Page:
Starting a new job at any level is both exciting and stressful, but there’s nothing quite like the emotional rollercoaster that comes with starting your very first post-college job.
I graduated from The University of Tennessee, Knoxville in May of 2020. I had been fortunate enough to have two college internships; the first at a prominent agency in New York and the second at a boutique agency in Sydney, Australia, and after graduation I had my most recent internship with a Nashville entertainment marketing agency. I had been applying to jobs since the previous January and throughout the peak of the pandemic before I found my way to Pierce Public Relations as a Digital Account Coordinator in February 2021. Here’s what I’ve learned from going from a seasoned intern to a full-time employee.
In my various internships, I didn’t have the responsibility to initiate projects, make true strategy decisions, or post to social media platforms on behalf of a client. Now, the responsibility is real. It’s mine, and if I make a mistake, it’s less of a learning curve and more taking heat. Yes, it’s still a first job and many of the tasks are new. If you’re lucky like I am, you get a boss that is gracious and uses these moments to teach. BUT, it’s definitely a different kind of sweat. Invest in some top-grade deodorant.
College professors, mentors, and parents have always said, “Don’t be afraid to fail.” Internships are almost built for you to mess up, because you are learning. Everyone knows you probably haven’t worked anywhere before and understands that all of your work will need to be reviewed. In a job, that expectation is gone. You have proven you’re capable of getting a job, but now you have to prove you can handle the position. One thing that all jobs have in common, no matter what level, is that the learning never stops.
Most internships have a time limit. There may be an opportunity at the end of the tunnel but in three to five months, odds are you will be moving on to something new. Having a job alleviates (some) of that feeling of being temporary. You are officially part of the team. Regardless of your position, the work you put in officially reflects back on the company and your other team members. It’s an invisible pressure that I feel everyday and genuinely has made me ten times more conscious of the way I write, edit or design in my tasks. When I’ve done well, my team has done well. It is both motivating and frightening. But it’s the good kind of scary, the kind that makes you better.
As an intern you fly by the seat of your pants, bouncing from task to task, and saying yes to everything your supervisor asks of you. As an employee you still say ‘yes’ to everything, however, you are trusted to be in charge of your day and prioritize tasks accordingly. There is less “I’m a student, I can work these hours and am grateful for any and all opportunities including grabbing your vanilla latte” and more “Here’s what I have going on today.” I don’t have to wait for someone to need me. I have more flexibility and visibility in the company to be proactive and either get ahead on tasks or learn/brainstorm about upcoming projects.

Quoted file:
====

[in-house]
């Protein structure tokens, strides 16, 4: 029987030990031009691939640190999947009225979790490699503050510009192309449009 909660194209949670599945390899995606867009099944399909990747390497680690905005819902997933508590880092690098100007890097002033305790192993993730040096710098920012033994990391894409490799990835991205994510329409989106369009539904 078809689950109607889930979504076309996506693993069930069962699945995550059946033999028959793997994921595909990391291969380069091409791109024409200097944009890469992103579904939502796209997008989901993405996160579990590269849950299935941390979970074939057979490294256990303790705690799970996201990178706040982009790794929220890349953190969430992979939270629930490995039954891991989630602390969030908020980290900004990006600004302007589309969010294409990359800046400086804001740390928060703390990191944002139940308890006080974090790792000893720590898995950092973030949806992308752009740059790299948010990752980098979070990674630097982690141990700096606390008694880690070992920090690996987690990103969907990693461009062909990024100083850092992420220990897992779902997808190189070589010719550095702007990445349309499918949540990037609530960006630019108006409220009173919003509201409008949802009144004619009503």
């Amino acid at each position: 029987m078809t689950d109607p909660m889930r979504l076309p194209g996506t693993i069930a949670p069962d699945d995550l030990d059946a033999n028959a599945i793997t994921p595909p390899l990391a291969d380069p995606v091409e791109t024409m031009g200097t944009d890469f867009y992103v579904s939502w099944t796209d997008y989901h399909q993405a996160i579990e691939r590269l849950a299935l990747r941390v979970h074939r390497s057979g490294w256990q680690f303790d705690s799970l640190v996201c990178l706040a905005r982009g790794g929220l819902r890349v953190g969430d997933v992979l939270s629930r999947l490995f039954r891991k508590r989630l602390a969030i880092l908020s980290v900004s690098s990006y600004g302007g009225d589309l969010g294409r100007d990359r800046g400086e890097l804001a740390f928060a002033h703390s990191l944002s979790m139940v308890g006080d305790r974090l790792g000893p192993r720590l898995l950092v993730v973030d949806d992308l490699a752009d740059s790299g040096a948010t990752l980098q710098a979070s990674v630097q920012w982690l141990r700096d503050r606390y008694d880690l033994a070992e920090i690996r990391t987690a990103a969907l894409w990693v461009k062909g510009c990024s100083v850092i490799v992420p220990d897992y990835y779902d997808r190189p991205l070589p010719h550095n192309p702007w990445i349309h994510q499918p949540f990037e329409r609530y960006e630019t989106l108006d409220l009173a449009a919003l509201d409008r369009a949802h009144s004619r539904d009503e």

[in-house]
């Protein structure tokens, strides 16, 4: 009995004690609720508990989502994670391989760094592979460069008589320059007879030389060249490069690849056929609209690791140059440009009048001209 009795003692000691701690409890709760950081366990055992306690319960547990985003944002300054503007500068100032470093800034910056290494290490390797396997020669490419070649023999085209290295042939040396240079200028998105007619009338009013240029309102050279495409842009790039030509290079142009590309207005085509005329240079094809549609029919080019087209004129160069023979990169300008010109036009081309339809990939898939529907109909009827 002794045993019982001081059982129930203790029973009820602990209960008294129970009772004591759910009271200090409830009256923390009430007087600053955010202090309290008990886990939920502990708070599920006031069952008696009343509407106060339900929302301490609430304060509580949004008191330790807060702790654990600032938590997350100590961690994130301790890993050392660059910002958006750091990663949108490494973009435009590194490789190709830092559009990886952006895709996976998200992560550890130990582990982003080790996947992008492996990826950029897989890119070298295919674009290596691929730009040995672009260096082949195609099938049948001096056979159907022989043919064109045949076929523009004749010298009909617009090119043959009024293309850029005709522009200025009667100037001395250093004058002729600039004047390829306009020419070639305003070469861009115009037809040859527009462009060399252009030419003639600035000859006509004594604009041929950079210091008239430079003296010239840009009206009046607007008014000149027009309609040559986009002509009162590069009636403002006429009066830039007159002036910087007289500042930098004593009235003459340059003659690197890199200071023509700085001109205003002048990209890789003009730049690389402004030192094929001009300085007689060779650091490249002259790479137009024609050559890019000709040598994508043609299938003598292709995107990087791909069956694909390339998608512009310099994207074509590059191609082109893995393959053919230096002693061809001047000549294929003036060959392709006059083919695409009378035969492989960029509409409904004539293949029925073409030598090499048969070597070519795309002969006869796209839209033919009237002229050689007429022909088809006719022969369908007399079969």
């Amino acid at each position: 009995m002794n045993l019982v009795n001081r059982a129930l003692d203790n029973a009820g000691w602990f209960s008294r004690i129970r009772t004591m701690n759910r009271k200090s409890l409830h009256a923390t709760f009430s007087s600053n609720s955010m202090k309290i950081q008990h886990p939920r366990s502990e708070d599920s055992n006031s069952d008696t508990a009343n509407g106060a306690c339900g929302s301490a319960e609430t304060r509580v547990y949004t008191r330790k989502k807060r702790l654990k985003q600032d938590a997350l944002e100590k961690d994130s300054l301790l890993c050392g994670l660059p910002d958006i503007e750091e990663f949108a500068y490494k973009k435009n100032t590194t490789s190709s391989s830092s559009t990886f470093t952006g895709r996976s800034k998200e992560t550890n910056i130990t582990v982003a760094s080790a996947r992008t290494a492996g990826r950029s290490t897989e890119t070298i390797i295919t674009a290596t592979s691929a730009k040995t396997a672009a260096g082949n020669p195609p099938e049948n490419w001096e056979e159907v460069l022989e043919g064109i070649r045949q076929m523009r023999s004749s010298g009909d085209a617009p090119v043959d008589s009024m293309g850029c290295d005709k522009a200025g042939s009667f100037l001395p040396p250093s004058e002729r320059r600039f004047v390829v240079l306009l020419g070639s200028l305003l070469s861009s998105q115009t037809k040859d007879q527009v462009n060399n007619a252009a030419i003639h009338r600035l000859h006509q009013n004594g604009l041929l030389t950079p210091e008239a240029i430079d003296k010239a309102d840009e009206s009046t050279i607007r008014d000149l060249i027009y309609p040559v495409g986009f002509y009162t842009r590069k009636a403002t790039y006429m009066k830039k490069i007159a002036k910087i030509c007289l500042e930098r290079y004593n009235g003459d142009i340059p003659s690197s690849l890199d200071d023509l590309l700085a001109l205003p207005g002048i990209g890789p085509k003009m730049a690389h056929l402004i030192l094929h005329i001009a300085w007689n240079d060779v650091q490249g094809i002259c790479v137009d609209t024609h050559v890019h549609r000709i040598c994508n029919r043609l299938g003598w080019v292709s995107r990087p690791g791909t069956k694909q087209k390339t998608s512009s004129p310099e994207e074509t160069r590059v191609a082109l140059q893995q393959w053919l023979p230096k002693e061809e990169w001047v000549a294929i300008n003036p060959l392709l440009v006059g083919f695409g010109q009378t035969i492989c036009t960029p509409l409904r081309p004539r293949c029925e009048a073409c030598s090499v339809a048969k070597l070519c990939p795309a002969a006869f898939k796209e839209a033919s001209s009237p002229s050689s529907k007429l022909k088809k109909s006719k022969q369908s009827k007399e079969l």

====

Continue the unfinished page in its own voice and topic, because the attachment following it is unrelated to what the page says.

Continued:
I have had a number of incredible interactions from my internship teams and supervisors at my previous jobs. I got to attend my first company party, go out to dinner with coworkers and bond with my fellow interns over being in a new, and very exciting, city. But like everything else, the pandemic changed that. My last internship was fully remote, I met one team member one time. My current role is also remote, but I have luckily had more opportunities to connect with this team in-person a few times.
Connecting over Slack or Microsoft Teams is not for the faint of heart. You question every single word you type and it’s hard for your personality to come through, or maybe it comes through too much. Work calls are brief and strictly business with not enough time to get into: “Hey, do you like Star Wars? Have you heard the new Fruit Bats album? Do you too have an unhealthy obsession with Tik Tok?”
To be yourself in person is natural, to be yourself over Slack is intentional. Suddenly, you can edit anything you type. You can create the perfect professional phrase and lose your personality in the process. (Que the imposter syndrome.)
Looking back, my time as an intern holds some of the most valuable experiences I’ve had in my life and I am forever grateful to those who took a chance on me. I got to learn at a rapid pace from some of the most highly esteemed professionals in the industry. Without these experiences, I would not be writing this right now. My main takeaway is that everything I felt as an intern is now heightened as an employee. Embrace the challenge. Buy the expensive deodorant. Be bold.
Carson Brown is a Digital Account Coordinator at Pierce Public Relations.